A stranger in town
I think I am losing my grip over the idea of time. It has been almost one month since I came to Bengaluru. One whole month. I was supposed to stay only for two weeks. Then get back to my lonely life in Patna. Lonely but peaceful (At least, that's what I am projecting). Another plan gone haywire. This just reaffirms the realization that I should stop planning. Stop planning work. Stop planning holidays. Stop planning life. Just stop.
It has been an eventful month. A month where bodies fell apart. Where I sought care and cared for someone. Nothing new for me. The same old feeling of being in a house full of illness. The same old paranoia. The first week I was in Bengaluru, I had covid, again. This was my fourth or fifth time. Mild symptoms but do you know what is the most unnerving thing about even mild infections of covid for me. I get Nightmares. Actual ones. Nightmares of being humiliated, of losing grip over myself, that end in a lingering inability to breathe. I am not the nightmare kind of guy. I use up all of that content during day time, for processing all forms of trauma through open eyed dreams. So any nightmare, outside the purview of consciousness is a scary idea. Even after hallucinating for seven straight days during delta, I am definitely not used to it. Fucks me up completely.
And just when I was well again, it was time for my brother to fall ill. High fever. Very high fever. Shivering. Was it Typhoid? Was it Viral? It must be. Everyone was getting it. This must be viral. First day. Fever 103. Second day. Fever 104. My google search history turned into a morbid soap opera, with each episode darker than the one before. Blood test. Urine test. Dengue test. Third day morning. Fever 104.4. It must be viral. First report comes in. The blood work looks alright. Second report comes in. It's Dengue. Dengue when it's so fucking hot. What is wrong with the mosquitos of this city. And what is wrong with this city. I had no time to get angry though. There was a lot to be done. And I was ready for that.
Generally, I hate capitalism. It makes us look so small. All the time. It is also the only thing which helps me survive. Order medicines. It is delivered within two hours. Order essential groceries. Within fifteen. Order a blood test. Next morning. Order ghee podi idli early in the morning. Order Shawarma in the evening. Order ice creams at night. Order Order Order. Order everything till you start feeling bad about yourself. And things you don't need. Things you order because you can order them.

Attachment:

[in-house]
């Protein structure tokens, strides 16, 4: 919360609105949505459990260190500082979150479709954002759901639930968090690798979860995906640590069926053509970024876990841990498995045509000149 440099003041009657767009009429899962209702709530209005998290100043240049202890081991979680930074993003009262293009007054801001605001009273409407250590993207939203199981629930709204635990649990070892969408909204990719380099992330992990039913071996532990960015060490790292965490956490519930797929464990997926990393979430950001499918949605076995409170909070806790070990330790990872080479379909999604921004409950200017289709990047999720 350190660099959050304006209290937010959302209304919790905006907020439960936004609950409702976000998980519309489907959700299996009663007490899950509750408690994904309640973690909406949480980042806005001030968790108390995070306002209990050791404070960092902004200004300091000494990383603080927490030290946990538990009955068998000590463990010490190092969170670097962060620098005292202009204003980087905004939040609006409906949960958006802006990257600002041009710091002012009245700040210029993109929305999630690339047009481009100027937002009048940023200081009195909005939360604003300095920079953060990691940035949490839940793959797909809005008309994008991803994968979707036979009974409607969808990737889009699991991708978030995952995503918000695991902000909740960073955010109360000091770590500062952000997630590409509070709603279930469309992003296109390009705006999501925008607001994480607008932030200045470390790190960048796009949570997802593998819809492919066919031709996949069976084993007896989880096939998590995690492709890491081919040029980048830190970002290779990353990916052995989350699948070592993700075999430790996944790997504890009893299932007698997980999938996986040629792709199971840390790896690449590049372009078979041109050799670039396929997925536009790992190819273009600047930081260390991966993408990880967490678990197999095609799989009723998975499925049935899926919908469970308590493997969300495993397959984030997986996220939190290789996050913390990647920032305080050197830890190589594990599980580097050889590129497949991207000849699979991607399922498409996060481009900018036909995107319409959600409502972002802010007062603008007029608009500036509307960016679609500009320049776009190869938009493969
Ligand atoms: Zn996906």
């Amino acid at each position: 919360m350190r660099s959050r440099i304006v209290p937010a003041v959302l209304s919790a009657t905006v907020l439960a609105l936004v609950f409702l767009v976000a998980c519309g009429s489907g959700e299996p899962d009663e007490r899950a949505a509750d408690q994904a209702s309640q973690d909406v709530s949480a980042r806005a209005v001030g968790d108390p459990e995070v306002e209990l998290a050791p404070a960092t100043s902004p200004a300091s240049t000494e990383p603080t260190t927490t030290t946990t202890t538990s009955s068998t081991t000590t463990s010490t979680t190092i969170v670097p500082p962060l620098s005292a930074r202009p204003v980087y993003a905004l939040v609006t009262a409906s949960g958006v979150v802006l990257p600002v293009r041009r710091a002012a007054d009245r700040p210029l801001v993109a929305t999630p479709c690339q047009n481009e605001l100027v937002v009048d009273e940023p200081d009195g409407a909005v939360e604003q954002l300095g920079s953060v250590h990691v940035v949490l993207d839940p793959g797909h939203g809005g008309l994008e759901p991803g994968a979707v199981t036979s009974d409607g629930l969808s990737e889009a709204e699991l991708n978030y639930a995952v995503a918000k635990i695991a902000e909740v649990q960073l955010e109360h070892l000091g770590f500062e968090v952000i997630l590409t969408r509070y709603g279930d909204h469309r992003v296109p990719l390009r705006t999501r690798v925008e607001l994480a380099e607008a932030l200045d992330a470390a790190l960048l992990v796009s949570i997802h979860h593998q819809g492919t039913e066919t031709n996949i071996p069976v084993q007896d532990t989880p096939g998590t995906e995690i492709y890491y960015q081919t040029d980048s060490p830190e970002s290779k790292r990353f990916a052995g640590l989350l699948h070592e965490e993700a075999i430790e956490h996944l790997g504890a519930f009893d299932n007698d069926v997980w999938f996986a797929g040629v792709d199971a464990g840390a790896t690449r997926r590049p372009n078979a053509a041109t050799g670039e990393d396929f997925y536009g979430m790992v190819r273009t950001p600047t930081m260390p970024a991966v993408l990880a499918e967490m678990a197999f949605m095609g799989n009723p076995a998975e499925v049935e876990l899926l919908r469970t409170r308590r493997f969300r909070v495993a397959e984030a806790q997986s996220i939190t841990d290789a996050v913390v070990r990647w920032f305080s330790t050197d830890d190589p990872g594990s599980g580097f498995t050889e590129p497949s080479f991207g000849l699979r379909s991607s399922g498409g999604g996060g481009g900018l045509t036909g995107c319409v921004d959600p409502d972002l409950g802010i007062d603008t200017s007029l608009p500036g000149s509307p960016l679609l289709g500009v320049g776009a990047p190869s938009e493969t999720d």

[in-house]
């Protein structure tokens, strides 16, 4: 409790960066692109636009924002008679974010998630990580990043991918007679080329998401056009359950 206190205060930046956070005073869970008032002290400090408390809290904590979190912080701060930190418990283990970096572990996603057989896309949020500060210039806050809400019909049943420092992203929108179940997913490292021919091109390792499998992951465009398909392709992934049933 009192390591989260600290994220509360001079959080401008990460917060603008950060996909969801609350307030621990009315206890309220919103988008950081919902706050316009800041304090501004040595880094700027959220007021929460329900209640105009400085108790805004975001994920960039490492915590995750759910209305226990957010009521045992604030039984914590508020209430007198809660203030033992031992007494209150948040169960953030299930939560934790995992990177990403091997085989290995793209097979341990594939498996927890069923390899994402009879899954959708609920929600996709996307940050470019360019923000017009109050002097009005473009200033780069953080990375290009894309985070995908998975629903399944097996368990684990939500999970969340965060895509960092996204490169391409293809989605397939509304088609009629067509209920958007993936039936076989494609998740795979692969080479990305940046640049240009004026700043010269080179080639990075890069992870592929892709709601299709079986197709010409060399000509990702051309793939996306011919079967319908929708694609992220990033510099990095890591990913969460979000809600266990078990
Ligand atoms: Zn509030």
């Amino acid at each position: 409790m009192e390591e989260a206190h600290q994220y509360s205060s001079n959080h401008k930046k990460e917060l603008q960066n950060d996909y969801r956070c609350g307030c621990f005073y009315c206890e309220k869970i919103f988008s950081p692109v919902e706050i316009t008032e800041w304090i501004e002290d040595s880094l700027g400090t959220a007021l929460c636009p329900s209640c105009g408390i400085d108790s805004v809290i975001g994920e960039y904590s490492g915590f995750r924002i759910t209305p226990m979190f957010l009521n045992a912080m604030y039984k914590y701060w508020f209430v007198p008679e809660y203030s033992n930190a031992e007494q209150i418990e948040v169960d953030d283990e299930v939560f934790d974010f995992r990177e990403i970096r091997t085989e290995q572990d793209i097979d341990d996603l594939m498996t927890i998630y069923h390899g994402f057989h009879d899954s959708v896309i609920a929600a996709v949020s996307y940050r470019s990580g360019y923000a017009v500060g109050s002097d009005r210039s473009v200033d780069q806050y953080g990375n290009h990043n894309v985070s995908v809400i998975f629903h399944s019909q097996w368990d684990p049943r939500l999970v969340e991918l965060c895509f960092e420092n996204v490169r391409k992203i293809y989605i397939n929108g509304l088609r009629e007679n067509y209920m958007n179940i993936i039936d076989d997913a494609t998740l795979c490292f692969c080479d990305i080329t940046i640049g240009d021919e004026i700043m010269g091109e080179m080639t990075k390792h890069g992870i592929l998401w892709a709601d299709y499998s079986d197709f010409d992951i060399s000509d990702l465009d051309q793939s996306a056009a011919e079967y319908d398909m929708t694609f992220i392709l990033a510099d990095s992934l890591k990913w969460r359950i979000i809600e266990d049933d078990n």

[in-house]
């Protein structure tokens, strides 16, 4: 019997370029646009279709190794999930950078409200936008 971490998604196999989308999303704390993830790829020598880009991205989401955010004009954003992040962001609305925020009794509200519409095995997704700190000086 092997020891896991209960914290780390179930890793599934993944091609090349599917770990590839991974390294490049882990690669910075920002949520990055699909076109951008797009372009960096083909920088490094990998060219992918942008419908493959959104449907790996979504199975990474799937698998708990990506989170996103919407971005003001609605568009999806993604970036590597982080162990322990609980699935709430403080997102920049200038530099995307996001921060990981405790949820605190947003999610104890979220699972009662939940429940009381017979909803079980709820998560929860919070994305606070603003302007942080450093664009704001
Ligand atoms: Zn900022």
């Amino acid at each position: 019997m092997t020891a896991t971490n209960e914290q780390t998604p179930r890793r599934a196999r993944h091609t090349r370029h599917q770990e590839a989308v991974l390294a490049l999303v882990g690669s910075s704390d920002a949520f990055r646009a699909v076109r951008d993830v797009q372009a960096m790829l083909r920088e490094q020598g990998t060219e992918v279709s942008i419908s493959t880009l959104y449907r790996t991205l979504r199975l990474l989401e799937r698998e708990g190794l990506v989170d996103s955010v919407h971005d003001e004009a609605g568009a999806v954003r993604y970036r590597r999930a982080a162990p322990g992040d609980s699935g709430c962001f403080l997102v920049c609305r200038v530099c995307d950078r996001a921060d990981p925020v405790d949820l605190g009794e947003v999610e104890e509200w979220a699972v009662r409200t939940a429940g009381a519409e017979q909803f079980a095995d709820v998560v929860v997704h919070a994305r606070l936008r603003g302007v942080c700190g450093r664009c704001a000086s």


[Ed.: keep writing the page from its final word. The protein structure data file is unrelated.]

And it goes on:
The only time it got scary was when there was a possibility that I had to take my brother to a hospital. Many of the houses in Bengaluru have slopes for some reason. Very steep slopes. And my legs are definitely not suitable for them. My fragile legs, ready to fall apart. But then, these are the moments when it really hits you. The idea of being a disabled person in a strange city. The inability to walk to a nearby medical shop. The failings of the physical self. Half projected through society, the other half your internal reflection. A familiar sense of victimhood returns, and you embrace it with all your strength. Oh, damn you, disability!
In the two weeks that followed, I cursed my body several times, hated it and hoped something was changing. What I didn't do was to thank my body for taking it all and still standing up. All the sleeplessness and erratic eating, and stress. It absorbed everything and still gave me something tender to work with. In that sense, the body made sure that the physical part of caring was easy to deal with. The emotional part, that was a different story. How can you assure your parents, relatives and other people that everything is alright? That you will do everything that is needed. Soothe all the nerves. Calm the anxiety. But you are a cripple, aren't you? Yes yes. I am a cripple. And as a cripple, let me tell you that we are the best prepared people to care for others. We know how to receive care and give it back. We know how to live through diseases when everyone gives up on us. We have lived through it all. And we are still here. I am still here. And I am far more stronger than you. I am, even if you are scared to acknowledge it. This is my domain. My world. I know how to navigate it. When will you understand?
In between all the caring, physical and emotional, Bengaluru also decided to mend its way. From the scorching heat early April, late April had its fair share of cloudy days. The cloudy sky had me singing a lullaby. The city seemed beautiful again. The incomplete bridge seemed at peace. I started noticing flowers on a tree. And I felt better. Brother's health improved. My sleep came back. I was still a stranger but a stranger looking for a home in the city.
(ID: A photo of the city from the balcony of my brother's house)
Finding a home / Abhishek Anicca
The sun filters through the window mesh of an unknown room in a city that seems far from home, overwhelming all my senses with the idea of a morning heavy with the residue of unkempt nightmares from the night before, did you sleep peacefully, yes, maybe, no, yes
My mind wanders to the imagined smell of ghee podi idli and filter coffee and when I open my phone to order I am no longer hungry for idli or filter coffee, I am not hungry but I will eat and feel satiated, for those who can't find a home have to work even harder to find an imaginary home in the safe corners of their mouth, navigated through the tongue, a home that will give them shelter, save them from drifting into a tragedy hidden in plain sight